Category Archives: Stats

Statistics

Another Compelling Win Probability Chart

After Minnesota beat Michigan State on New Year’s Eve, we examined substitution patterns and the Ken Pomeroy (www.kenpom.com) win probability chart for the game.

After last night’s 61-50 loss by the Gophers, we did the same.

Tubby Smith’s substitution patterns were more odd than usual in East Lansing, but our summary is the same as it was in the first game: Minnesota’s starters can handle Michigan State.

Minnesota’s bench usage began with 15:26 left to play in the first half and the Gophers trailing 5-2. The purple rectangle in the win probability chart below highlights a long, successful period of time when all five starters were on the court together. Other than this period, Minnesota usually had some reserves on the floor.

Now, there are certainly some strange player groupings to point to during the game. For example, down 7 with 6:05 to play, Smith called on Mo Walker, Oto Osenieks and Elliot Eliason to make something happen.

But without getting into the specific combinations of players, the point is that when Minnesota has their best players on the court they can be a very good team. The problem is that they’re often playing with multiple reserves.

This is by choice and isn’t new to the 2012-13. That said, things may not change no matter how compelling the facts may be.

WinProb Chart MSU 61, MINN 50

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Minnesota Gophers: Net Steals by Player (1st 9 B1G games)

February 5, 2013
Plenty of work going on behind the scenes, but we’re not ready to share much of it. However, some may find the information below interesting.

Steals in each of the Gophers’ Big Ten games so far this season have been broken down by player. The first table shows steals against (i.e., Minnesota player charged with a turnover when an opponent stole the ball) and the second table details steals by Minnesota when on defense.

Finally, a total net steals for/(against) by player schedule summarizes the plus/minus for each Gopher.

Steals against MSU NW at ILL at IND MICH at NW at WISC NEB IOWA TOTAL
Dre Hollins 1 2 1 4 1 4 1 1 1 16
Mbakwe 4 3 1 1 2 1 1 13
Williams 1 1 2 3 2 9
Coleman 1 1 2 1 1 3 9
Ahanmisi 1 2 1 1 2 1 8
Welch 3 2 1 6
Au. Hollins 1 2 2 5
Eliason 1 1 2
Osenieks 1 1 2
Ingram 2 2
Walker 1 1
Ellenson 0
TOTAL 10 11 7 9 13 9 4 2 8 73
Steals for MSU NW at ILL at IND MICH at NW at WISC NEB IOWA TOTAL
Au. Hollins 1 2 1 4 1 1 3 1 14
Coleman 3 3 2 1 2 1 12
Dre Hollins 1 1 4 2 1 2 11
Williams 3 2 1 2 8
Mbakwe 1 1 2 1 5
Ahanmisi 1 1 1 1 4
Eliason 1 1 2 4
Ingram 2 1 1 4
Welch 1 2 3
Osenieks 1 1 2
Walker 0
Ellenson 0
TOTAL 9 8 5 9 10 4 5 10 7 67
Player Plus/Minus
Austin Hollins                    9
Joe Coleman                     3
Elliot Eliason                     2
Andre Ingram                     2
Oto Osenieks                    –
Wally Ellenson                    –
Rodney Williams                   (1)
Mo Walker                   (1)
Julian Welch                   (3)
Maverick Ahanmisi                   (4)
Andre Hollins                   (5)
Trevor Mbakwe                   (8)
NET STEALS                   (6)


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Doing the Splits: Andre Hollins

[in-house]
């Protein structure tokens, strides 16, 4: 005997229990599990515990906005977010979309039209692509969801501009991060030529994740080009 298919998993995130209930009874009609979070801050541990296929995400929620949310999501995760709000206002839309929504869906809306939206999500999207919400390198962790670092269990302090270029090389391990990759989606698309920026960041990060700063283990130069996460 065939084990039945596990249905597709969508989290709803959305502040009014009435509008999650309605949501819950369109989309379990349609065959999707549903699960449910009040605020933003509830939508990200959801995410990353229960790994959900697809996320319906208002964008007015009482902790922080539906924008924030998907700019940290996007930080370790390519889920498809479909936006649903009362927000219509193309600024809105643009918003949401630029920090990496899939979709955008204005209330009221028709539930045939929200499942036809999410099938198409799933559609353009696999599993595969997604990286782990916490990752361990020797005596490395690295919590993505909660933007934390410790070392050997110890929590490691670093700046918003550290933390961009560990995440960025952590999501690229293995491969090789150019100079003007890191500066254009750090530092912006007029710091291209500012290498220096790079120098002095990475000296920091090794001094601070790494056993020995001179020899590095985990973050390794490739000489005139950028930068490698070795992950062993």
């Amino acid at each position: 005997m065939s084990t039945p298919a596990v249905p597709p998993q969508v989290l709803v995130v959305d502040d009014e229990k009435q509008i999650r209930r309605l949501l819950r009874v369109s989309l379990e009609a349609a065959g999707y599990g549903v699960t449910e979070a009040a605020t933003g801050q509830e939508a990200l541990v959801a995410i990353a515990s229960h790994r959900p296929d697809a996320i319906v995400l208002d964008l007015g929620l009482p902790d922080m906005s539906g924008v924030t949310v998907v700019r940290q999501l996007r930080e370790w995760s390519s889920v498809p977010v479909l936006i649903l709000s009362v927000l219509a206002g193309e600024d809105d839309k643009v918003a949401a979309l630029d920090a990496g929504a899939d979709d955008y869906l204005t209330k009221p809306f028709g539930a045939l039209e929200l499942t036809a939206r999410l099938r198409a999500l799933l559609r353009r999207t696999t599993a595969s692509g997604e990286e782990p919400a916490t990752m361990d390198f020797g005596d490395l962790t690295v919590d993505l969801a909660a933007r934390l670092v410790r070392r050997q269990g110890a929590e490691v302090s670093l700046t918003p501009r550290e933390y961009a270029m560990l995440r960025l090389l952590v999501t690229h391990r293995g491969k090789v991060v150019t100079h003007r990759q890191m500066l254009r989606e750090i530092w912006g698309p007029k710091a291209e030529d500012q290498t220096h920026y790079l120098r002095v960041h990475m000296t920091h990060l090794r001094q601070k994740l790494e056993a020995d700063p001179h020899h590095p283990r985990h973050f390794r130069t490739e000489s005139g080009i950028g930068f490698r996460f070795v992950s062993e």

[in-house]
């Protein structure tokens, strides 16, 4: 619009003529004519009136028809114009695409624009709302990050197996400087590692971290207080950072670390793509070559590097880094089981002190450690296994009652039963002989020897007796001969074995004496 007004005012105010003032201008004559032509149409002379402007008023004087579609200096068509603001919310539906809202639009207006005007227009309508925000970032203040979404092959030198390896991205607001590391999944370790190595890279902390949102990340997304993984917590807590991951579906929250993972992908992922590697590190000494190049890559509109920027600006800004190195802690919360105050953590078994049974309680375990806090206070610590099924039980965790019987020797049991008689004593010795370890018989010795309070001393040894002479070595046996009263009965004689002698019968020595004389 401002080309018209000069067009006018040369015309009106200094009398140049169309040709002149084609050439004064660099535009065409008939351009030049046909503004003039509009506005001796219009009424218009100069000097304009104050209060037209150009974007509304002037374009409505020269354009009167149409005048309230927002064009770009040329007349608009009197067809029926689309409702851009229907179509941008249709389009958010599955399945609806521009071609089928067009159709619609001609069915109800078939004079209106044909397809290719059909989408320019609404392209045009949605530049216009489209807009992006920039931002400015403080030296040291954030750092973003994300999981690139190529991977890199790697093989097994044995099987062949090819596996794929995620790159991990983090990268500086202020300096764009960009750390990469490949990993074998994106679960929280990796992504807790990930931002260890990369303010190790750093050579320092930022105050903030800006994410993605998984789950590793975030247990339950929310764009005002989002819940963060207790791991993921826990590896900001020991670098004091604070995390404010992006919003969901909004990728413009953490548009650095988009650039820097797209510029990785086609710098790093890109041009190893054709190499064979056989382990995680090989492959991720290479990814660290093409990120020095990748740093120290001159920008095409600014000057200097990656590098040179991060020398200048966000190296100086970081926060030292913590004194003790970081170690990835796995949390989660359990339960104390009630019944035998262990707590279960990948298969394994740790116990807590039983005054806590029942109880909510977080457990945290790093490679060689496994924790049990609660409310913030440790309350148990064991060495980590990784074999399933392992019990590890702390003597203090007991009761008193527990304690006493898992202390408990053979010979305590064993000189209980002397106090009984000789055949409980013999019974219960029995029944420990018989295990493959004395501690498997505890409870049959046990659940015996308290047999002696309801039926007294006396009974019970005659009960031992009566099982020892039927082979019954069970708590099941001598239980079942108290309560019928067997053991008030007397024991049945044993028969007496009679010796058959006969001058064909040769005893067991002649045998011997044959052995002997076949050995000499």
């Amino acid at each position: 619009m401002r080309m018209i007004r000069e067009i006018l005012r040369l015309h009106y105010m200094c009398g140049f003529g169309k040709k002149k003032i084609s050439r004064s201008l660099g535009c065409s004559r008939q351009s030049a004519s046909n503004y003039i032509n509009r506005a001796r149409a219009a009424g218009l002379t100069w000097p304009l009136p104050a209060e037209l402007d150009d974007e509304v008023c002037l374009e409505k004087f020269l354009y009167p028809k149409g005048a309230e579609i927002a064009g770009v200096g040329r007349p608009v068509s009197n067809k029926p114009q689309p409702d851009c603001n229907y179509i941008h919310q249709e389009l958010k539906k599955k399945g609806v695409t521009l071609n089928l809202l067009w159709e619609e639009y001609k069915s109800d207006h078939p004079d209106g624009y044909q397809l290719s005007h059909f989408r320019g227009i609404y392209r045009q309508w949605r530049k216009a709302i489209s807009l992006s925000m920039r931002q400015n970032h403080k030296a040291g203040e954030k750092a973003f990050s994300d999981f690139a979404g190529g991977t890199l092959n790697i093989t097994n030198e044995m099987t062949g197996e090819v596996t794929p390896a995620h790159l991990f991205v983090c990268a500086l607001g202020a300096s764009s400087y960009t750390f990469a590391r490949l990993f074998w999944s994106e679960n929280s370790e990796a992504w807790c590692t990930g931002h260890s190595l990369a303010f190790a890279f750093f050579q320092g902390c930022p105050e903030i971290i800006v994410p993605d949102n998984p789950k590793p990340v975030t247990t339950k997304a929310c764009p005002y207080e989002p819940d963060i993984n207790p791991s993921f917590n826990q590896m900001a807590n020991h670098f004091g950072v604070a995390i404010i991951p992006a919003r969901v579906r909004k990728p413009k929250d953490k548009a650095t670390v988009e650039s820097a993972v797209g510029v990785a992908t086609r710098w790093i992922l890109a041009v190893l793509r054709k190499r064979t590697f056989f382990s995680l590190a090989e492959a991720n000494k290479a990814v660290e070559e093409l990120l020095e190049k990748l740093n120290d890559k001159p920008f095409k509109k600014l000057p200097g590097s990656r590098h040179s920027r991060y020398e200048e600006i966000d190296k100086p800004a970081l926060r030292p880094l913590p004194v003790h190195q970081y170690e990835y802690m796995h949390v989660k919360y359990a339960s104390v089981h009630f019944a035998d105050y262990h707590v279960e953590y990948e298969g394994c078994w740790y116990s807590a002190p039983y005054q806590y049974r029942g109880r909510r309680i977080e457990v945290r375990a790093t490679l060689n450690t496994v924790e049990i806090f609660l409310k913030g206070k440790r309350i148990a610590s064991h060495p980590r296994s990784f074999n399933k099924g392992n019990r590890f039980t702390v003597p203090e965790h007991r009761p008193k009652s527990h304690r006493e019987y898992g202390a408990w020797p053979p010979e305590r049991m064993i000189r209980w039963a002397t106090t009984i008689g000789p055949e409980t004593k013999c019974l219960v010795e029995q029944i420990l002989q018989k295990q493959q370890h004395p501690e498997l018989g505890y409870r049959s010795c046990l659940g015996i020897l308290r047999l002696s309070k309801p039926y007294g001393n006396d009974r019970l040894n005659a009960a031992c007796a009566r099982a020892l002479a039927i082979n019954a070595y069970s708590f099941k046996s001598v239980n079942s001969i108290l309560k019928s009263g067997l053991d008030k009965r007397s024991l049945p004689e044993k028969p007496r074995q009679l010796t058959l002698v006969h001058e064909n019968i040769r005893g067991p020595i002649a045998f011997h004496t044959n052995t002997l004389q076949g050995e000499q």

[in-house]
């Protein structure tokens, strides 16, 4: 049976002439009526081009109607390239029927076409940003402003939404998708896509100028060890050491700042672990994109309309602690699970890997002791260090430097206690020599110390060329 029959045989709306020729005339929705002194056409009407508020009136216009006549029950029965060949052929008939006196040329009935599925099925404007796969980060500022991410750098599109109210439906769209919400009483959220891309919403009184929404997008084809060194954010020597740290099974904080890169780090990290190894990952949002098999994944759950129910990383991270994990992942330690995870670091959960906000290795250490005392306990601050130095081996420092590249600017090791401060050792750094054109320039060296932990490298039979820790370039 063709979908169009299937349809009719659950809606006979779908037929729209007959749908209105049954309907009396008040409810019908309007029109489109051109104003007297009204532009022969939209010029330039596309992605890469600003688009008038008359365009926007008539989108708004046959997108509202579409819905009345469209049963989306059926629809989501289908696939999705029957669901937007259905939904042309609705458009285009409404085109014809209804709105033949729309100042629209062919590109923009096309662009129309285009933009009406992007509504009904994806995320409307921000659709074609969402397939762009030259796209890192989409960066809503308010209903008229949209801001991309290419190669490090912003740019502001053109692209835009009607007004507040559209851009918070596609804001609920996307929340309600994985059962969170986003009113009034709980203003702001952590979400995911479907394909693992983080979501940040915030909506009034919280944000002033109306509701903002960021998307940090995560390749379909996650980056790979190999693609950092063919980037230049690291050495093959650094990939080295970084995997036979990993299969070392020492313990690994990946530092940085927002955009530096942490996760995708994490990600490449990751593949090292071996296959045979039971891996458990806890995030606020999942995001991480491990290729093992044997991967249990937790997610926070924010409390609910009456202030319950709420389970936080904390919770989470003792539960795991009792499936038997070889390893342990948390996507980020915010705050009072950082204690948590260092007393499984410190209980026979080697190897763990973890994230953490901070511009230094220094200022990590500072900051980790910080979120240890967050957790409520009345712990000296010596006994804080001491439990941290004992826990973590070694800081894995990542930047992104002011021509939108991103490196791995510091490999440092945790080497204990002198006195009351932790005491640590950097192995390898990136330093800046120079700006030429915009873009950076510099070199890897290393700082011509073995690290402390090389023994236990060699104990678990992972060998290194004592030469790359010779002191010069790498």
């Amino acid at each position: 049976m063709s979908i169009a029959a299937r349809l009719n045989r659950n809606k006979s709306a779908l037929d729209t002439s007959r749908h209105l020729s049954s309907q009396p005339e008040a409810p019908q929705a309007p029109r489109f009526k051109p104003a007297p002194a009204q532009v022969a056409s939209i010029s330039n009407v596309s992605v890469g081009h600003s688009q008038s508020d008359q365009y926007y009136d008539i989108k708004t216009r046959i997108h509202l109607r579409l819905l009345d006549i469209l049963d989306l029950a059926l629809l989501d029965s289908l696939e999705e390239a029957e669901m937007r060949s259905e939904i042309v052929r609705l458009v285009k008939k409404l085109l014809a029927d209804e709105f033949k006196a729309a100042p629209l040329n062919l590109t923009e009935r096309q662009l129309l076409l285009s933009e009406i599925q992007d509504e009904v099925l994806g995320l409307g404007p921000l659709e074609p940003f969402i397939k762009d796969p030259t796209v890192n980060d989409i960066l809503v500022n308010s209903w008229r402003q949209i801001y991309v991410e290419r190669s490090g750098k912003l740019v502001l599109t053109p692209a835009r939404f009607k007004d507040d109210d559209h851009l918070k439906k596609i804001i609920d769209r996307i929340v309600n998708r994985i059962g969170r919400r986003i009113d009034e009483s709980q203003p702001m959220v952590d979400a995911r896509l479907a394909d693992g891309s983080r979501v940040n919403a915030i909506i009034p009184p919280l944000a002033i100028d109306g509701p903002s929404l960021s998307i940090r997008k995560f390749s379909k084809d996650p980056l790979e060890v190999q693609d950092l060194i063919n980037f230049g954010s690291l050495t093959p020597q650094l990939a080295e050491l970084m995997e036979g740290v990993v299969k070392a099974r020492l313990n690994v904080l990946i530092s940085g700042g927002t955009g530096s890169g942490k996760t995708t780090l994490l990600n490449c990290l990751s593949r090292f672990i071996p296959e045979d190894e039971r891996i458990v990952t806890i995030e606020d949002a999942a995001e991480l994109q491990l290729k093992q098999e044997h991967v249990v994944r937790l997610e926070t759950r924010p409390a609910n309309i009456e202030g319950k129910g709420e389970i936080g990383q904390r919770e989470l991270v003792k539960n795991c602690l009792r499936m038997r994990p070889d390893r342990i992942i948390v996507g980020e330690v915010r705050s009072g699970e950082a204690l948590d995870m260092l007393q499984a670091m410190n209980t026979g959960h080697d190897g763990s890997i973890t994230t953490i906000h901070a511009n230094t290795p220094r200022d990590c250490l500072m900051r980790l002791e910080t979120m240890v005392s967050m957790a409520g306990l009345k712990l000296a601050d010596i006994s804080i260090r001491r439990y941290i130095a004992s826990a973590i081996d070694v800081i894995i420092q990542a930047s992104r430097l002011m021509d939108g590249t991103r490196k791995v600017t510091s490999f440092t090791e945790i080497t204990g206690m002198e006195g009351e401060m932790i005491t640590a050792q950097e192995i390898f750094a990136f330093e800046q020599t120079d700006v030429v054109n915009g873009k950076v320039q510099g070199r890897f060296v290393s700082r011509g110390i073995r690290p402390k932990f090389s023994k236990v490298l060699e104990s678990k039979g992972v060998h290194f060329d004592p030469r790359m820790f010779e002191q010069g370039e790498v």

January 24, 2013

In early December we wrote Andre Hollins: A Tale of Two Games? which looked at Dre’s stats for all games excluding Memphis and South Dakota State games. Today, we’ll do the same.

As discussed in the earlier article, Joe Jackson of Memphis played just seven minutes against the Gophers and was on the floor at the same time as Andre for less than five (4:38). Also, SDSU star Nate Wolters did not play at all due to injury. In his place the Jackrabbits started a true freshman who turned the ball over seven times.

Dre has had several high-scoring games other than the two that are excluded below. However, the splits of (1) the Memphis & SDSU games compared to (2) all other games are interesting.

  PPG eFG% 2FG% 3FG% FT%
MEM & SDSU 31.5 102.0% 69.2% 91.7% 92.3%
All Other 11.8 47.2% 43.2% 34.2% 74.2%
TOTAL 13.8 54.6% 46.8% 41.8% 77.2%

Now, let’s look at this season’s “All Other” performance compared to Dre’s freshman year:

  Pts/40 eFG% 2FG% 3FG% FT%
Soph, All Other 16.9 47.2% 43.2% 34.2% 74.2%
Freshman 16.5 48.2% 40.5% 37.9% 90.4%

Even after 19 games, it’s apparent what a big factor the Memphis and South Dakota State games have on Dre’s 2012-13 statistics.

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Big Ten Efficiencies: Raw vs. Adjusted

January 20, 2013
Numbers alone rarely tell a complete story and that can be a blessing or a curse, depending on who is using them and how they are doing so. We’re not going to deep into explanations here, but below is a bit of food for thought. If you have specific questions or thoughts, please feel free to contact us.

OPENING COMMENTS
Kenpom.com offers a wealth of data and we strongly recommend everyone in the world visit that site. Understanding the methodology and assumptions used by Pomeroy and other advanced ranking systems, at least with some degree of clarity, can greatly enhance the usefulness of the data and predictions.

The overall predictive rankings of teams is based largely on their respective offensive and defensive efficiency figures. Although there are often immaterial differences in methodologies used to calculate actual efficiency figures when comparing one system to another, most should approximate one another.

The focus of most users (and rightfully so) of Kenpom and other advanced rating systems is squarely on the adjusted figures. Most people are fine with accepting limitations of different systems without understanding the impact and sensitivity of those limitations on the figures they’re using.

As you’ll see below, it might be best that people don’t get too into the details because you could spend hours making small adjustments to the detail only to come up with answers that aren’t all that different from what you started with. Still, considering the methodologies and assumptions of different ranking systems can be enlightening and useful for some.

BIG TEN DATA (through D-I games of 1/19/2013)

The tables below lists Kenpom offensive and defensive efficiency data for Big Ten teams (all D-I games including nonconference through 1/19/2013).

Offense Example: Minnesota’s OffEff of 4.5 means that their Adjusted Offensive Efficiency is 4.5 better (higher) than their Raw Offensive Efficiency (Note: the average D-I Adjusted Efficiency figure is 99.5). Minnesota’s OffEffRank of 3 means that their Adjusted Offensive Efficiency rank among 347 D-I teams is 3 spots higher as compared to their Raw Offensive Efficiency rank.